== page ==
Jun 19, 2013, 8:44 PM EDT
Take an aging team, fly them half-way across the world, and ask them to play on short rest. On the other side, put a set of highly skilled, tactically adept players who’re more than willing to run all day. On the surface, it sounds like a mismatch, but when you one team’s Italy and the other’s Japan, it turns into a formula for fireworks.
And that’s exactly what happened today in Recife, where Italy scored last to claim three points in a 4-3 shootout that could have just as easily seen the Samurai Blue salvage their Confederations Cup hopes. But after a match with seven different goal scorers and 37 shots, Japan was cast aside with Mexico, both teams at the bottom of Group A after losing their first two matches. Italy move top of the group with Brazil, each team’s 2-0-0 record assuring them a place in the semifinals.
It was easily the most-entertaining match of the young tournament, one that challenged memories to find a more engaging, top-quality competitive international in recent time. Amid early Japanese dominance, Italy’s second half resurgence, Japan’s late push, and the Azzurri’s countering winner, controversial officiating and the woodwork’s intervention may have ended any debate as to why we have the Confederations Cup.
The Japanese thoroughly controlled the first 35 minutes, finally going ahead through Keisuke Honda, who converted from the spot after a fortuitous call gave Japan a 21st minute reward for their early dominance. A beautiful Shinji Kagawa pivot on a bouncing ball 12 minutes later saw the Manchester United star volley a second past Gianluigi Buffon, leaving Italy overwhelmed while the underdogs assumed control:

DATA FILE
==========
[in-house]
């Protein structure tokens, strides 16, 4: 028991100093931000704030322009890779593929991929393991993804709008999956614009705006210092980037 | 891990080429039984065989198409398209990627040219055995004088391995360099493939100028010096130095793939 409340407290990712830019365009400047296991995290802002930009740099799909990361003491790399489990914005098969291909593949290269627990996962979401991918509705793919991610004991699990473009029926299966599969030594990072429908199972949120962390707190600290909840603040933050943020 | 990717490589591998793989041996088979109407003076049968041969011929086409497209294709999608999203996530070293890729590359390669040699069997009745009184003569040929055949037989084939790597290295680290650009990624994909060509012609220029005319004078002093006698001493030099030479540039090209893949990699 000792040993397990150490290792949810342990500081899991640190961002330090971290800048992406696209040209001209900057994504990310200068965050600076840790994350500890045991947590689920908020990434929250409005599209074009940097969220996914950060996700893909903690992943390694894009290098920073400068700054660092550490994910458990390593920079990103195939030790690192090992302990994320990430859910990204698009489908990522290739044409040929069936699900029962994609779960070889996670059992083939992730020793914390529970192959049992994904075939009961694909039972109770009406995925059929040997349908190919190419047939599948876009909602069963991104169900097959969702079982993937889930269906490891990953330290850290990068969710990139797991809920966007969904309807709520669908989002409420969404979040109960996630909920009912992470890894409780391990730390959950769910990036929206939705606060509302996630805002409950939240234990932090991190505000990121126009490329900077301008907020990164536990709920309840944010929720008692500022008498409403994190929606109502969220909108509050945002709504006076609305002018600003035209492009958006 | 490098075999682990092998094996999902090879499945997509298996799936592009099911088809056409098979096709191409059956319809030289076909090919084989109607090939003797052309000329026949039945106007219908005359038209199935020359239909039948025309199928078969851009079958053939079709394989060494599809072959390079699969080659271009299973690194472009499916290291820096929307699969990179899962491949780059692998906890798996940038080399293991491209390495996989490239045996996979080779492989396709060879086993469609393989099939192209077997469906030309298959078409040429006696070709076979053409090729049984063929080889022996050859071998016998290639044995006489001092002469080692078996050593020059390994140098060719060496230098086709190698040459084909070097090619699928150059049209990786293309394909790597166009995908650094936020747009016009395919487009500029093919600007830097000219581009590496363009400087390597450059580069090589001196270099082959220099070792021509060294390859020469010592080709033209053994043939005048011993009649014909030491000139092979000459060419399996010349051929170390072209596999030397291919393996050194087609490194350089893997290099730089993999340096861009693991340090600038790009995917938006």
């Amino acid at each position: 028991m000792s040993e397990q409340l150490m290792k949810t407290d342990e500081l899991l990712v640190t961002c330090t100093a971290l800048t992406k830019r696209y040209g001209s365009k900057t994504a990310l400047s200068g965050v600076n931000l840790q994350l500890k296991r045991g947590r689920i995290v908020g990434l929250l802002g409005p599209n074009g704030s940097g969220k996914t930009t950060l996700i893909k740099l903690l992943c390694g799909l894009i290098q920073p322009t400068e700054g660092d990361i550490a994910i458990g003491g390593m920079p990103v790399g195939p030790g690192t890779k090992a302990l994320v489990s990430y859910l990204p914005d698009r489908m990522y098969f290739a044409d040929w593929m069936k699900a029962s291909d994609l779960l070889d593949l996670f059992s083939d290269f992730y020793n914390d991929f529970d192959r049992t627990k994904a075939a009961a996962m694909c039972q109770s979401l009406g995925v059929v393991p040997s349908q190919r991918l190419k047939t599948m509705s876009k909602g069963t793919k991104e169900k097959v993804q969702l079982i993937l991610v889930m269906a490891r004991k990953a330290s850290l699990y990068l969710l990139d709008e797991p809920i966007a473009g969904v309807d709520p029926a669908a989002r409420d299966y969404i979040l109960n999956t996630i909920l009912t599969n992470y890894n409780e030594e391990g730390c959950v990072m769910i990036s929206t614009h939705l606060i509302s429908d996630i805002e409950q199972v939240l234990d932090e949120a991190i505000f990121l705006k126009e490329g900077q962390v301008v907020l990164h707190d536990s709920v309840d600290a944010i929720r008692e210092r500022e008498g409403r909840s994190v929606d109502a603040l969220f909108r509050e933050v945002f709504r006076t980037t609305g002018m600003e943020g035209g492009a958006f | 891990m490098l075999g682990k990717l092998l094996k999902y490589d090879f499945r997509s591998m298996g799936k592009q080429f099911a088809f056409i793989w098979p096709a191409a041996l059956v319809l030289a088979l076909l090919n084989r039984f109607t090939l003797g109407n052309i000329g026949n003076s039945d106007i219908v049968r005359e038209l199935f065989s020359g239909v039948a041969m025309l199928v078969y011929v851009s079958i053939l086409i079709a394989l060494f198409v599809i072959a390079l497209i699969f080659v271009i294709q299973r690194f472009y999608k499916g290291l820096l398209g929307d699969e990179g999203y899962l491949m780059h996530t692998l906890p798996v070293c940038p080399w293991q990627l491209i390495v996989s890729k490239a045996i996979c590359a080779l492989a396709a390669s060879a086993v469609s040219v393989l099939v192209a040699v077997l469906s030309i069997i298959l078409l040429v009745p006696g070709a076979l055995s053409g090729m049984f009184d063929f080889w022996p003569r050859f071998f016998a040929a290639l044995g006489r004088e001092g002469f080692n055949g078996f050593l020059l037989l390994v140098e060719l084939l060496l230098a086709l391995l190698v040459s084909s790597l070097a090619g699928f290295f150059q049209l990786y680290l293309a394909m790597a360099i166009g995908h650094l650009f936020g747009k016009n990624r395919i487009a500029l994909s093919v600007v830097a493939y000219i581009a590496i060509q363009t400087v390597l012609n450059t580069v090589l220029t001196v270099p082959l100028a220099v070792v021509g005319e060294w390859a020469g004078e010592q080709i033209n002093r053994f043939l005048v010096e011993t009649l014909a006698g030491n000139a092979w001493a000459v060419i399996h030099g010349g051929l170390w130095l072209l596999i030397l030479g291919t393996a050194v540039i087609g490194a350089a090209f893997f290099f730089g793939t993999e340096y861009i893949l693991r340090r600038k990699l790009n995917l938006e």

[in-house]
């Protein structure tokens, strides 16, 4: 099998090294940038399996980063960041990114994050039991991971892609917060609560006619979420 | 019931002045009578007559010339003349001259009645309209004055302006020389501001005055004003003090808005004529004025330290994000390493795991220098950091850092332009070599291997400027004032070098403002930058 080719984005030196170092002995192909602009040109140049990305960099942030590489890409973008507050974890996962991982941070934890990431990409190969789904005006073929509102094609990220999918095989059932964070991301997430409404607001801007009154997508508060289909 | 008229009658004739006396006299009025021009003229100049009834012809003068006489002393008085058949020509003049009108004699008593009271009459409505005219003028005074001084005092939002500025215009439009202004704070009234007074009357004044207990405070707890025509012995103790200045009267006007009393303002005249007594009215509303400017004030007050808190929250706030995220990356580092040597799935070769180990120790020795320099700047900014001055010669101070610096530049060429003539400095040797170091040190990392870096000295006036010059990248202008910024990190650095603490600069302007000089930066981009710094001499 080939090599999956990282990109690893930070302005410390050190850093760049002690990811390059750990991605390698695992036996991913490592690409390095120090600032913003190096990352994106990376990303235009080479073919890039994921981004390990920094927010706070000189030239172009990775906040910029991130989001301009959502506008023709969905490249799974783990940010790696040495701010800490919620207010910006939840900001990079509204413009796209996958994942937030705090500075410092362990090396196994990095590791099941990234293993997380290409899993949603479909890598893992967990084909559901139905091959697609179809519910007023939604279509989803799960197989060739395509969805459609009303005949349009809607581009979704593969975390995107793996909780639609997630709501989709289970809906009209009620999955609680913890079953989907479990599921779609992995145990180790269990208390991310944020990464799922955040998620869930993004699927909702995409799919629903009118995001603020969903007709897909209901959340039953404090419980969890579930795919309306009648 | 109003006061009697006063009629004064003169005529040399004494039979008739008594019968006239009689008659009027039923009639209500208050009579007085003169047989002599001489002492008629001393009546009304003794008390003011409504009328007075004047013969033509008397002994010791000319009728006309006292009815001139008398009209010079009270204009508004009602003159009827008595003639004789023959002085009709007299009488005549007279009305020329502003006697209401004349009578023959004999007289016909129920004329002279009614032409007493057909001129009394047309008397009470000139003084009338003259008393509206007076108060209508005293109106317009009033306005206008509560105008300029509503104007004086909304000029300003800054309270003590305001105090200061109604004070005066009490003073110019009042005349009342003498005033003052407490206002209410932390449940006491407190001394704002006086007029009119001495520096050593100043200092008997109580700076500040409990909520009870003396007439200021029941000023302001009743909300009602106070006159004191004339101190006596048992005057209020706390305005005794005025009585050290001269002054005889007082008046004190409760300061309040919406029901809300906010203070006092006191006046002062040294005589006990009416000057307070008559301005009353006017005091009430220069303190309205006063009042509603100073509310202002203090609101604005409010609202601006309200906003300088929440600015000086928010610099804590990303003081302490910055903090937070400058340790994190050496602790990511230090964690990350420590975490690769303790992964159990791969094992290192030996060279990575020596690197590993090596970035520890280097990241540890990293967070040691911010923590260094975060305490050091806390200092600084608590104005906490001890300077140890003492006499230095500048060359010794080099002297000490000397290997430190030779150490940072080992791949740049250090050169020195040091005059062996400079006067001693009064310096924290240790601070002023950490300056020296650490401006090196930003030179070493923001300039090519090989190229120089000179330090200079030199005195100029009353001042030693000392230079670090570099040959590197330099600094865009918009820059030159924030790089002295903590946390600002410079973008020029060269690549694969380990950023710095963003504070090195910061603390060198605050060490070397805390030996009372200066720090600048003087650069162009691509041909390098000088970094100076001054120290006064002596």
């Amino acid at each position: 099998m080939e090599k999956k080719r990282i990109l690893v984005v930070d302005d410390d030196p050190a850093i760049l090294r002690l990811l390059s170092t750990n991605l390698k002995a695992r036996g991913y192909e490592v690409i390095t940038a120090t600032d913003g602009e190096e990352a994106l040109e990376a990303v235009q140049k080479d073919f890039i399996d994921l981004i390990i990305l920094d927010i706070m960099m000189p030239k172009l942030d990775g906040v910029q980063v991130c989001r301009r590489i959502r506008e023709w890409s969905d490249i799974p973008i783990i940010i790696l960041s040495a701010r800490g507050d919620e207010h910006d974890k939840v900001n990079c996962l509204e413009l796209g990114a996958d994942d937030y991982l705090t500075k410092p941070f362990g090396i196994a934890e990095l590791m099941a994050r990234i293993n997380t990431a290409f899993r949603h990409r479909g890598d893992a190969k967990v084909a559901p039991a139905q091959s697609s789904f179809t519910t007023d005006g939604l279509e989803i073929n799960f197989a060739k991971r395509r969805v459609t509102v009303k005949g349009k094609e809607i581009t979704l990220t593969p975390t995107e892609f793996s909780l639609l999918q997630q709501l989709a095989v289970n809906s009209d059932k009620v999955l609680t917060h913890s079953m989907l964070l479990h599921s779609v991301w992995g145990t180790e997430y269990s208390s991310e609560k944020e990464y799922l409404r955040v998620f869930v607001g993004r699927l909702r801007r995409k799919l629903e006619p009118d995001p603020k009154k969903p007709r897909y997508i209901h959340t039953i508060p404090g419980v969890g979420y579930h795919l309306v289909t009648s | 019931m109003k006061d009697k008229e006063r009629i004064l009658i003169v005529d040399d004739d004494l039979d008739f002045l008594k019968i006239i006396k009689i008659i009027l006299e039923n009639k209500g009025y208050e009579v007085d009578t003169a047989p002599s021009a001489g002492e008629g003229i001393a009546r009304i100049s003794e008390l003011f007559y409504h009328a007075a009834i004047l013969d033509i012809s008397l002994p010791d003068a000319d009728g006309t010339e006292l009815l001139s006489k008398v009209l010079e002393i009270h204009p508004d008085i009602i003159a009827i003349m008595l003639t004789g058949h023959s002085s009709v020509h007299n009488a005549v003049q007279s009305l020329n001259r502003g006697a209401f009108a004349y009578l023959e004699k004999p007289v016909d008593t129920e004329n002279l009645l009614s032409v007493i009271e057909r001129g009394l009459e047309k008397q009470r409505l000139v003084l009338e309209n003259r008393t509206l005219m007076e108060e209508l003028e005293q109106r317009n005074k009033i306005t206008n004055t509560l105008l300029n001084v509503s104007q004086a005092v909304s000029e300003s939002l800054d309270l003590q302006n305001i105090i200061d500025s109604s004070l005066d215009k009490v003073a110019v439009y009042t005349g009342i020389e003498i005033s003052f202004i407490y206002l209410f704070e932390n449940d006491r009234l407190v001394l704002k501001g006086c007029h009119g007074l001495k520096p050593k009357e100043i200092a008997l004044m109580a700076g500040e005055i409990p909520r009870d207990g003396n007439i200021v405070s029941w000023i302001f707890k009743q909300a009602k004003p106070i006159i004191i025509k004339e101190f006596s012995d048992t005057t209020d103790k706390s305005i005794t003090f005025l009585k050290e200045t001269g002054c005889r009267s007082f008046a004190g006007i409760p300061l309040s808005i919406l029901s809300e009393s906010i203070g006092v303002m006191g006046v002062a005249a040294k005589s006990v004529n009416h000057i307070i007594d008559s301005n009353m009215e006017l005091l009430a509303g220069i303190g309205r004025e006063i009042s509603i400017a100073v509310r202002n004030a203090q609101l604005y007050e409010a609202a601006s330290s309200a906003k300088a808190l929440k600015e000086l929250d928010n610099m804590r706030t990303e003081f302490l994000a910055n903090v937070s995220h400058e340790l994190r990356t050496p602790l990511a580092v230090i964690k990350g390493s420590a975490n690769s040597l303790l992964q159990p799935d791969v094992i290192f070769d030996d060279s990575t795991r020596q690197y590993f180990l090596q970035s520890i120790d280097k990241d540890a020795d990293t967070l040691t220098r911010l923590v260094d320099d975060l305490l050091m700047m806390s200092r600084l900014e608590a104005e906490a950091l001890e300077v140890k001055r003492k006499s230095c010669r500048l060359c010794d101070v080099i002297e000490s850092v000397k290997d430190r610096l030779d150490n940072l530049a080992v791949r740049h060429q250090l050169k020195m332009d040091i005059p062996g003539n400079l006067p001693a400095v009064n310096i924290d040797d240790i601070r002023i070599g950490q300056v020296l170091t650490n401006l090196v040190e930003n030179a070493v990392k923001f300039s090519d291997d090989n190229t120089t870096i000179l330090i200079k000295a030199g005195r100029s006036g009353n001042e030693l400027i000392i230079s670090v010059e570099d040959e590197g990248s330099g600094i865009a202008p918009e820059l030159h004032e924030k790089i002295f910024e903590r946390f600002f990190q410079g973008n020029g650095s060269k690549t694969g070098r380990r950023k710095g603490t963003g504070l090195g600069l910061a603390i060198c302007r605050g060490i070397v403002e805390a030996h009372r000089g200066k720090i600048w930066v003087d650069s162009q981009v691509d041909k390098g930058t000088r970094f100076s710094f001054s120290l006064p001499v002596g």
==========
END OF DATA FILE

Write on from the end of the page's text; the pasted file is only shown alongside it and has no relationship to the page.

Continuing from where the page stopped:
A late first half header from Daniele de Rossi made it a game before half time, with Italy building on their momentum with early second half goals from Atsuto Uchida (own goal) and Mario Balotelli. The latter, a penalty kick conversation, came after a disputed hand ball call, Japan’s luck seemingly evening out after an innocuous Buffon tackle was deemed penalty-worthy in the first half.
Over the match’s last half hour, Japan resumed the dominance they showed at the onset, a tired Italian side strained to preserve a result after Shinji Okazaki’s header made it 3-3. But as Japan pressed for a winner, Okazaki and Kagawa finding the post and crossbar as Buffon flailed at Japan’s salvos, Italy found a single, trademark, decisive moment, a rare moment of attacking verve allowing Sebastian Giovinco to slot home the winner in the 86th minute.
Japan had a final equalizer rightly waved off for offside, but the final scorer proved beside the point once full time was blown. Particularly in tournament like the Confederations Cup, there have to be more important things than the final score. On Wednesday, the spectacle on display at the Pernambuco Arena was enough to justify any match, tournament, or outcome. And wherever that magic came from, find it, save it, and be ready to give us more.
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